When purchasing property, one of the major concerns for the buyers, lenders and title companies is the access to the public roadway. When an ALTA/NSPS Land Title Survey is prepared per Section 5.B of the Minimum Standards, the surveyor is responsible for reporting necessary information regarding road access in a way that is easily understood.
The survey should clearly state whether the property in question has direct access to a dedicated “Public” street or is using a “Private” roadway to gain access to public roads. In order to clearly identify the type of access, the surveyor will typically label the street by name and then state “Public” or “Private” thereafter.
Public Roads vs. Private Roads: What Does This Mean?
- “Public” Roadway: is an indication that the road is being maintained by a governing authority which could be the city, county, state, etc.
- “Private” Roadway: this means that the roadway has not been dedicated or accepted as something to be maintained by the public authority.
In most cases if a roadway is identified as “Private” the subject parcel may have a right to use the roadway through beneficial easement rights, reciprocal easement rights, or a percentage of ownership of the private roadway that may be shared by all those using it for access. A good example of the latter is condominiums with ownership of common areas affording access by all owners. If the right exists, the subject property may be obligated to maintain the “Private” road.
It’s important to note that it is not the responsibility of the surveyor to determine whether the rights to use “Private” roadways exist, but rather to show that access to the property is attained by use of the same. If the property does have the rights for use of a “Private” roadway, the surveyor may be made aware by a review of the title commitment if the rights are so stated or by field observation then noted by the surveyor.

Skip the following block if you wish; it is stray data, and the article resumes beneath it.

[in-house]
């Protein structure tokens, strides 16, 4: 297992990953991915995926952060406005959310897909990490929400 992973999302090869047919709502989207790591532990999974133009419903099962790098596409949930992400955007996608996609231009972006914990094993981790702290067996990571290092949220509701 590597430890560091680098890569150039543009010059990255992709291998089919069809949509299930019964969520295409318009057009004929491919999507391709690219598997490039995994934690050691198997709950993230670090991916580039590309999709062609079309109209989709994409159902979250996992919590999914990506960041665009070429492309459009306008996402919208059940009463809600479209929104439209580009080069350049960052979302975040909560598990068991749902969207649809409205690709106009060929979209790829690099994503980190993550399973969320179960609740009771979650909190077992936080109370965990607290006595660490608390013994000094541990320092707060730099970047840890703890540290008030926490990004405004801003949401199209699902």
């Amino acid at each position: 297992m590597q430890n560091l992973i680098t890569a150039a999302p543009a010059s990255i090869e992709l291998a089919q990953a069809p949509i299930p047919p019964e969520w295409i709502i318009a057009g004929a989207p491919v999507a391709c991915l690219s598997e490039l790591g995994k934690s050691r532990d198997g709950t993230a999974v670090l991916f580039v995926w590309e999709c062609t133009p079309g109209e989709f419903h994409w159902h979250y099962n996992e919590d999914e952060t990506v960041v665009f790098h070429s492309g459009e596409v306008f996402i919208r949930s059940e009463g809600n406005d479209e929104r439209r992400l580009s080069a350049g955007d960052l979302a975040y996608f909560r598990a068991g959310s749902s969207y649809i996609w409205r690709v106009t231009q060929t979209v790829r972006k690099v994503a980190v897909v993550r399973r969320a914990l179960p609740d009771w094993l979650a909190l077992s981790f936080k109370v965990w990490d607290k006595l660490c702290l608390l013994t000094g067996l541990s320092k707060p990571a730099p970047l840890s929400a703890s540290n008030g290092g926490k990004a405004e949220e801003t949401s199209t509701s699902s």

If the use of the “Private” road(s) is granted through a beneficial easement right, it may be important to include Optional Table A Item 19, which requires the surveyor to survey the easement right to understand what is transpiring within. Without Optional Table A Item 19, the surveyor’s responsibility is only to report and show the limits or boundary of the easement. When only the limits of the easement are shown, it’s hard to determine whether there is really an improved roadway within the right giving access to a “Public” road, or whether access is impeded by an improvement within the easement such as a building or a fence.
It’s important to note that Optional Table A Item 19 may be costly if the appurtenant right was granted over a large parcel of land, such as a shopping center or another phase of a multi-family community. Outparcels to shopping centers would most likely have appurtenant rights over the entirety of a shopping center to use the private roadways throughout the development.
A definition of responsibility given to the surveyor to provide notations or other maps, etc. with regard to access over “Private” road areas, can be designed and written under Optional Table A Item 21 of the Minimum Standards to potentially save money and time. NV5/Bock & Clark’s Project Managers are experienced with situations such as these and can provide suggestions to help in any way possible.
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